Central prairie province with a population of 1,179,906 (Statistics Canada, 2021).
Although the Manitoba Theatre Centre/MTC (1958) was the first regional theatre in the prairie provinces, Saskatchewan wasn't far behind with the establishment of Globe Theatre in Regina in 1966; and 25th Street Theatre in 1972 and Persephone Theatre in 1974 in Saskatoon.
However, there was theatre in Saskatchewan as far back as 1833, when itinerant entertainers came to the communities in the province. By 1887, the town of Whitewood actually had a professional company (formed by Dr. J.F. Guerin who had been with D'Oyly Carte in London).
The first theatres were in town halls, constructed in the late 1880s and 1890s; they provided important community-building space for local performers and events, as well as hosting touring companies from the United States and individual artists, such as the Mohawk poet, Pauline Johnson.
As in the rest of Canada, the first amateur society in Regina was made up of uniformed men; in this case the Royal Canadian Mounted Police. Amateur productions of Gilbert and Sullivan were the most popular form of theatre. In 1910, Regina acquired the Regina Theatre, which seated 870 and had Saskatchewan's first dimmer board. In Saskatoon, an upper room served as a theatre until the Empire Theatre was constructed in 1910. Both in Saskatoon and Regina, the arrival of legitimate venues also meant the arrival of touring companies from outside the region, which began to dominate the cultural landscape in the 1920s.
However, there was some local activity. Saskatoon's Daylight Theatre presented vaudeville, and the Eckhardt Players (formed by Oliver Eckhardt) entertained during WWI in Regina and Saskatoon. Had it not been for the ongoing activities of amateurs between the wars and during WWII, local theatre in the prairies might have disappeared. Saskatoon's Little Theatre was founded in 1922, and performed in rental spaces until its demise in 1949. The Regina Little Theatre began in 1926, and performed in Regina College before building its own theatre in 1981. Gateway Players, founded in 1965, was Saskatoon's biggest amateur company until suspending operations in 2011.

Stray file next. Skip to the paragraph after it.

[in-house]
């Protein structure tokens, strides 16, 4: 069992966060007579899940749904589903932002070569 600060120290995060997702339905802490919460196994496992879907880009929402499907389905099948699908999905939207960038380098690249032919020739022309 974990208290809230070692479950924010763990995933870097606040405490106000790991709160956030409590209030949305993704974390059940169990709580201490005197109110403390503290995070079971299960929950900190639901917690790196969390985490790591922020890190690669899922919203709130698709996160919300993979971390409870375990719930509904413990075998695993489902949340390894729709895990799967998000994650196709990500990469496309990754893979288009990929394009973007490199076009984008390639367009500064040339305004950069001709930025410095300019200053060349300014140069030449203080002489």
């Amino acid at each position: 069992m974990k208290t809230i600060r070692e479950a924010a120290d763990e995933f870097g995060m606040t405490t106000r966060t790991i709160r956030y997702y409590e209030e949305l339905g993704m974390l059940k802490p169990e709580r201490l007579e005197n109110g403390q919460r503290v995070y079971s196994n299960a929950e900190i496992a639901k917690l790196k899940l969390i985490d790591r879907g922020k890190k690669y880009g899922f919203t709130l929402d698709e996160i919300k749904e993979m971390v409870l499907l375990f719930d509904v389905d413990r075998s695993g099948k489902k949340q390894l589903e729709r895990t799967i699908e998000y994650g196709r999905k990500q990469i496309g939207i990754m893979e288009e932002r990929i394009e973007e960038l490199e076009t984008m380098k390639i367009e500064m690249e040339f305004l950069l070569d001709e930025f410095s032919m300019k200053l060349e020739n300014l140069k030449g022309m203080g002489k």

Among the many professional companies past and present in the province are the Troupe du Jour, Dancing Sky Theatre in the small town of Meacham, the Newman Players (now a theatre for young people), Curtain Razors, founded in Saskatoon in 1989, with Michel Sereda as Artistic Director, and Live Five Theatre (Saskatoon), a co-operative theatre which mounts plays by companies in the co-op. The Saskatchewan Centre of the Arts in Regina, which opened in 1970, presents theatre in its three venues. Saskatchewan Native Theatre Company has developed and presented First Nations Theatre since 1999. That same year the women's theatre festival, Her-icane was hosted by 25th Street Theatre. Saskatchewan Playwrights Centre (founded 1983) supports the development of new works.
Play development and production increasingly reflect the growing Indigenous and diverse immigrant population, and the growth of urban areas. It engages in experimental forms, improvisation, and community collaborations in found spaces and site-specific performances, such as Knowhere Productions' The Weyburn Project (2002), set in an abandoned mental hospital.
Bilingual playwright Madeleine Blais-Dahlem characterizes the Saskatchewan attitude as "a somewhat self-deprecating sense of humour and highly functioning bull-shit detector" (Canadian Theatre Review 154: Spring 2013).
Other articles in the Canadian Theatre Encyclopedia: Saskatchewan Festival of Words, Shakespeare on the Saskatchewan, Ken Mitchell, Tom Bentley-Fisher, Randall Paris Dark, Richard Epp, Connie Gault, Ken Kramer, Sue Kramer, Erika Ritter, Henry Woolf, Susan Williamson, Janet Wright, Joanna McClelland Glass. Also see the article: Canadian Theatre History .
Further Reading: Don Kerr. "Saskatchewan Theatre--Plain Talk," West-Words: Celebrating Western Canadian Theatre and Playwriting, ed. Moira J. Day. Canadian Plains Research Centre, University of Regina, 2011.
Profile by Gaetan Charlebois and Anne Nothof. Additional information provided by John Thronberg and Beata Van Berkom.
Last updated 2021-09-27